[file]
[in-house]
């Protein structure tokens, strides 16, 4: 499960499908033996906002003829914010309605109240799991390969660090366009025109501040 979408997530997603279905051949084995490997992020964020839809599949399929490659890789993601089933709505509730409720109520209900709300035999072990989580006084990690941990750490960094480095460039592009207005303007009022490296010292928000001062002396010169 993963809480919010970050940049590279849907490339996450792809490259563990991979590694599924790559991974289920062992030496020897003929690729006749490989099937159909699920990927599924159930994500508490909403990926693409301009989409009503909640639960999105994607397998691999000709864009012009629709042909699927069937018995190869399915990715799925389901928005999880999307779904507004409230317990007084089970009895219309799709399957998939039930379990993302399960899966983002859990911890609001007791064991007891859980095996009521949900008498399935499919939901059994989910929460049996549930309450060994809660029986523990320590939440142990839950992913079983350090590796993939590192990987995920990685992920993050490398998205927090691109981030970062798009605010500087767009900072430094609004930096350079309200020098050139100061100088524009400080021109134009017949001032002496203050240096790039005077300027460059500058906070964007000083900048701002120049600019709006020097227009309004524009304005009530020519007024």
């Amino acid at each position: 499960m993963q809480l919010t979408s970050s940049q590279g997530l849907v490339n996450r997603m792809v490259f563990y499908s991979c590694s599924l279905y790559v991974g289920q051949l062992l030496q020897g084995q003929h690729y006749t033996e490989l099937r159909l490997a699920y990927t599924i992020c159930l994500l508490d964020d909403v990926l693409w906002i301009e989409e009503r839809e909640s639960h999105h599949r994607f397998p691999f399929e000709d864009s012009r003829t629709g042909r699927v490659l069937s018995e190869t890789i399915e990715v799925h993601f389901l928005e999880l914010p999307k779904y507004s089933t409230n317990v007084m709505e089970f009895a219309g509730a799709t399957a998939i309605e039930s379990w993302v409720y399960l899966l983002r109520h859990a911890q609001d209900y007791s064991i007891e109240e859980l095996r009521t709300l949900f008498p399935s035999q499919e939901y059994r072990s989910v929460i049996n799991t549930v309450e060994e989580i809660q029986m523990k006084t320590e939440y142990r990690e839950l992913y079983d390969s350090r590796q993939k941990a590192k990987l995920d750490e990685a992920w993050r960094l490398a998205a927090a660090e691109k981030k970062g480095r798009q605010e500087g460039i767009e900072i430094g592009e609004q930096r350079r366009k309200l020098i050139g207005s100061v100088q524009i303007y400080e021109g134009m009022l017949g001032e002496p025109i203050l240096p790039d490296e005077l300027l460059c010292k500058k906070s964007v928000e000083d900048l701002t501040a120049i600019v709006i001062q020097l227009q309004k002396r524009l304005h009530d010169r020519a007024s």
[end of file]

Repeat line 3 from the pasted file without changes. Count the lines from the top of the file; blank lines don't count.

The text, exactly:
């Amino acid at each position: 499960m993963q809480l919010t979408s970050s940049q590279g997530l849907v490339n996450r997603m792809v490259f563990y499908s991979c590694s599924l279905y790559v991974g289920q051949l062992l030496q020897g084995q003929h690729y006749t033996e490989l099937r159909l490997a699920y990927t599924i992020c159930l994500l508490d964020d909403v990926l693409w906002i301009e989409e009503r839809e909640s639960h999105h599949r994607f397998p691999f399929e000709d864009s012009r003829t629709g042909r699927v490659l069937s018995e190869t890789i399915e990715v799925h993601f389901l928005e999880l914010p999307k779904y507004s089933t409230n317990v007084m709505e089970f009895a219309g509730a799709t399957a998939i309605e039930s379990w993302v409720y399960l899966l983002r109520h859990a911890q609001d209900y007791s064991i007891e109240e859980l095996r009521t709300l949900f008498p399935s035999q499919e939901y059994r072990s989910v929460i049996n799991t549930v309450e060994e989580i809660q029986m523990k006084t320590e939440y142990r990690e839950l992913y079983d390969s350090r590796q993939k941990a590192k990987l995920d750490e990685a992920w993050r960094l490398a998205a927090a660090e691109k981030k970062g480095r798009q605010e500087g460039i767009e900072i430094g592009e609004q930096r350079r366009k309200l020098i050139g207005s100061v100088q524009i303007y400080e021109g134009m009022l017949g001032e002496p025109i203050l240096p790039d490296e005077l300027l460059c010292k500058k906070s964007v928000e000083d900048l701002t501040a120049i600019v709006i001062q020097l227009q309004k002396r524009l304005h009530d010169r020519a007024s």